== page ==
Sokolovsky noted this as well, saying that several findings will help improve routing and other operational aspects of future projects that will improve productivity. He said that better understanding of bike operators will help improve routing, as will dedicated bike lanes.

“There are a lot of bike routing options out there from a platform perspective so I think we can build upon that,” he said.

The researchers also noted dedicated bike lanes as possibly improving speed for e-bike operators, but also took note of better routing tools that got the operators to the proper drop-off location on a bike-friendly route as well as better security measures that secured the bikes and cargo while deliveries were made.

“This project shows both the significant operational benefits of a single neighborhood delivery hub implementation and the potential of networked hubs in helping solve the urban freight problems of CO2 emission, congestion and improved delivery efficiency,” the final report said. “With its shared cost model across partners, the UFL’s Seattle Neighborhood Delivery Hub project exemplifies a cost-effective and collaborative strategy to pilot new approaches and technologies that would not have been possible otherwise.”

Watch: Infrastructure’s impact on last-mile delivery

Search for more efficiency

Sokolovsky said technological improvements in the bikes themselves could unlock additional efficiencies, as could better understanding of topography the bikes must travel.

“You have to start thinking about these things as vehicles,” he said, adding, “I think projects like this help evolve the development of the bikes. In a few years, any [person] should be able to get on a bike and deliver packages.”

BrightDrop’s Tiderington said learnings from the pilot will help the company evolve its EP1, which is being tested by FedEx Express (NYSE: FDX).

“In this pilot, the EP1 was integrated with the cargo e-bike for last-mile perishable goods deliveries from a microhub location, which is only one of the many ways the EP1 can be used in the delivery ecosystem,” he said. “We feel optimistic about the massive potential the EP1 has to redefine last-mile deliveries and look forward to leaning in on collaborations like the Urban Freight Lab’s Neighborhood Delivery Hub to test and refine these delivery applications. On the whole, the average delivery system today is less efficient, not sustainable and expensive. BrightDrop is reimagining the entire delivery journey – from warehouse to front door – and has created a suite of products and services to address these issues.”

Sokolovsky said the pilot is another important step for AxleHire and others in the evolution of sustainable last-mile delivery.

“Seattle was our second sustainability project,” he said. “Overall, we’ve been thinking about better ways to deliver and be more efficient.”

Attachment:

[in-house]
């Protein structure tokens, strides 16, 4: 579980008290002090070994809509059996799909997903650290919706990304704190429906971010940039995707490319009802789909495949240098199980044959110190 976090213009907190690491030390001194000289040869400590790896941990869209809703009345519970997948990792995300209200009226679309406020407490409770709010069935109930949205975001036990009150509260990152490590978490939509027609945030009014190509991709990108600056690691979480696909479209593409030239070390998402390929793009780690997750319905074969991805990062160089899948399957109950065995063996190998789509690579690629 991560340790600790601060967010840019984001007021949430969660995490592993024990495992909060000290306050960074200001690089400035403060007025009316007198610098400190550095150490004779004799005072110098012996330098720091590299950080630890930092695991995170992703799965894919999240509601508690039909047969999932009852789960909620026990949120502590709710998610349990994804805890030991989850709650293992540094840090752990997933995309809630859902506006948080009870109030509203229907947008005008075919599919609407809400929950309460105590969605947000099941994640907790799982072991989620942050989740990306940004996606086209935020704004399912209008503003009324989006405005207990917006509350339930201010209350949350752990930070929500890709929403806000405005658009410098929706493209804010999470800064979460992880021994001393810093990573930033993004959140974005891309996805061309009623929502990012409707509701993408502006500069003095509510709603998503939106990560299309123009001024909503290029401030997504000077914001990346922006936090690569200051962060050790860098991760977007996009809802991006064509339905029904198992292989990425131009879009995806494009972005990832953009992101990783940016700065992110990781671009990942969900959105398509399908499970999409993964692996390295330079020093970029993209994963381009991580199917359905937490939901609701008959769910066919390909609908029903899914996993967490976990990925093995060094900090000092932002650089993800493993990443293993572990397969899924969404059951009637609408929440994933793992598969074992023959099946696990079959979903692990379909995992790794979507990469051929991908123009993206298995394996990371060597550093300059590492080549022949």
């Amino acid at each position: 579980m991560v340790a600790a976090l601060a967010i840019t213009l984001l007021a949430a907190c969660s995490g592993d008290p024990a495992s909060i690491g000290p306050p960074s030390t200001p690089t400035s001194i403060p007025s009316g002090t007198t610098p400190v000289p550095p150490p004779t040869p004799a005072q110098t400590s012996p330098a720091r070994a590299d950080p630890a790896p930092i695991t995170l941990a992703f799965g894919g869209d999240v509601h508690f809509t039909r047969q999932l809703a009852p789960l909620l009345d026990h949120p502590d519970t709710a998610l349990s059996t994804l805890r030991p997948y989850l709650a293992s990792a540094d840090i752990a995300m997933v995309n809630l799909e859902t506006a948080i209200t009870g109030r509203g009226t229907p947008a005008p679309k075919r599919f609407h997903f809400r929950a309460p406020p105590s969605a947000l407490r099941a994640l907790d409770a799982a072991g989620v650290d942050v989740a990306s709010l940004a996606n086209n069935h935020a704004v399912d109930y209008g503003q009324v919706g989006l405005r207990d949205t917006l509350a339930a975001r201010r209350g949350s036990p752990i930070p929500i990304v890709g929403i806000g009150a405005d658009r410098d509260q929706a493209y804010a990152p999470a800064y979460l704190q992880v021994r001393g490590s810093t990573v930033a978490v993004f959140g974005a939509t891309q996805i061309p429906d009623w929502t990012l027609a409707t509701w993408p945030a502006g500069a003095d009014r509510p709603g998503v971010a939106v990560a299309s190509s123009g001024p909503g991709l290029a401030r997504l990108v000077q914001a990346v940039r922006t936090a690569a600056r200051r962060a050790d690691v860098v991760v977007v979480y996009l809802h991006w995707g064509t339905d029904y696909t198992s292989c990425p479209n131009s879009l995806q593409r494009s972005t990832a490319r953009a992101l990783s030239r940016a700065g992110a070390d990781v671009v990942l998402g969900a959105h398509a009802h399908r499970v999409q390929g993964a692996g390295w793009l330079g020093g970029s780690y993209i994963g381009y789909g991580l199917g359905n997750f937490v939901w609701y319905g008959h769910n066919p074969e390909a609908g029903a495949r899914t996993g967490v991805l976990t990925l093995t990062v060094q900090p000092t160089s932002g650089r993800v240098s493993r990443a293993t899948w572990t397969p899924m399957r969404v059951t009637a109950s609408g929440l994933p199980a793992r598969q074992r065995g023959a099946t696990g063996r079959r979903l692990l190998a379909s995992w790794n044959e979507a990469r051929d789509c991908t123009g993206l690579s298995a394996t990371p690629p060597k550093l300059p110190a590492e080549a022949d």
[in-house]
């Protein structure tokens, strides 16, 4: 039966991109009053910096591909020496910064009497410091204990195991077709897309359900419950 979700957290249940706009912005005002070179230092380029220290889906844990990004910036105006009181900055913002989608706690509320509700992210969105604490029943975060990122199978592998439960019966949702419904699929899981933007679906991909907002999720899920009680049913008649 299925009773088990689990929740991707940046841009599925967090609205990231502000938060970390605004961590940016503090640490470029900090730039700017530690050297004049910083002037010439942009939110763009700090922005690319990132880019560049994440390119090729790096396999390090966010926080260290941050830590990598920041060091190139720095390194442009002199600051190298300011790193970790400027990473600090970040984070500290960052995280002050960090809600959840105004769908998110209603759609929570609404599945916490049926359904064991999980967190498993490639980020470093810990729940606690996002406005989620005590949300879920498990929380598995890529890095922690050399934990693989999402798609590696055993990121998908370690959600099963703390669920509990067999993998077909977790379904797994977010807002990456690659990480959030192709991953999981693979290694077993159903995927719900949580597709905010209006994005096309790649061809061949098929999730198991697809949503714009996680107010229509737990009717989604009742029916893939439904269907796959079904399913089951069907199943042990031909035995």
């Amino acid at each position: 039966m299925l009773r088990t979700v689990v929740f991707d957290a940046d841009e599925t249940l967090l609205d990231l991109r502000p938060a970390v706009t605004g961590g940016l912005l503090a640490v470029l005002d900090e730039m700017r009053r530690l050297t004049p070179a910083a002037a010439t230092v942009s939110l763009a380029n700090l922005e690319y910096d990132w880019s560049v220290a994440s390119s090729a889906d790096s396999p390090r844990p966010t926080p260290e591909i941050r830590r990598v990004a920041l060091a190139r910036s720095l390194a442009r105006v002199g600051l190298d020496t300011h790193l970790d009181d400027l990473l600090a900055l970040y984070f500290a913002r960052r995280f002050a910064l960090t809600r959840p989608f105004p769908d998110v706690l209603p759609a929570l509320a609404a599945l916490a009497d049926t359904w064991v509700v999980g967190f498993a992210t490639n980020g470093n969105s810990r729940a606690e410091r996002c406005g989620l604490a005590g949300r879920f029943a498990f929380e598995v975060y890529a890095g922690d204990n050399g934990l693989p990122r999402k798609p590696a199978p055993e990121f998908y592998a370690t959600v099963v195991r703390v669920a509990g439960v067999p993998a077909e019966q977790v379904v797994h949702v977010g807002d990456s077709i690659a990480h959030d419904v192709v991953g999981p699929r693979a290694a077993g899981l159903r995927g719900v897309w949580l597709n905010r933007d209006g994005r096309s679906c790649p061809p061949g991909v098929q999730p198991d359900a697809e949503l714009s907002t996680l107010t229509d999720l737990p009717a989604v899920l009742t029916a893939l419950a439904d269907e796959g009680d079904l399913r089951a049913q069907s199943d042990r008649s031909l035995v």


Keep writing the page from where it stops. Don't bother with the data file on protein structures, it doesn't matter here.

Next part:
The researchers came away satisfied but urged others to follow with more projects.

More pilots needed

“The UFL encourages local governments and private-sector companies to pursue partnerships on neighborhood delivery hub implementation because they can address both operational efficiencies for carriers and issues important to communities, such as climate change and congestion,” it concluded. “Cities should help make space available for hub activities off-street, which preserves limited shared public space and contributes to project cost savings.

“Including complementary activities at the hub also reduces operational costs and increases neighborhood amenities. Although neighborhood delivery hubs are just one of many approaches to sustainable city logistics solutions, the myriad benefits they accrue make them a worthwhile investment,” it added.

Santa Monica, California, is also running a zero-emissions delivery pilot program and AxleHire is also part of that program. In September, the company announced pilot programs with Tortoise and Urb-E. The program with Tortoise, which offers electric remote-piloted carts capable of carrying up to 120 pounds, will take place in Los Angeles while the Urb-E program, which includes the use of Urb-E’s electric bikes and cargo trailers, is set to run in New York City.

Click for more articles by Brian Straight.

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Brian Straight

Brian Straight leads FreightWaves' Modern Shipper brand as Managing Editor. A journalism graduate of the University of Rhode Island, he has covered everything from a presidential election, to professional sports and Little League baseball, and for more than 10 years has covered trucking and logistics. Before joining FreightWaves, he was previously responsible for the editorial quality and production of Fleet Owner magazine and Brian lives in Connecticut with his wife and two kids and spends his time coaching his son’s baseball team, golfing with his daughter, and pursuing his never-ending quest to become a professional bowler. You can reach him at [email protected]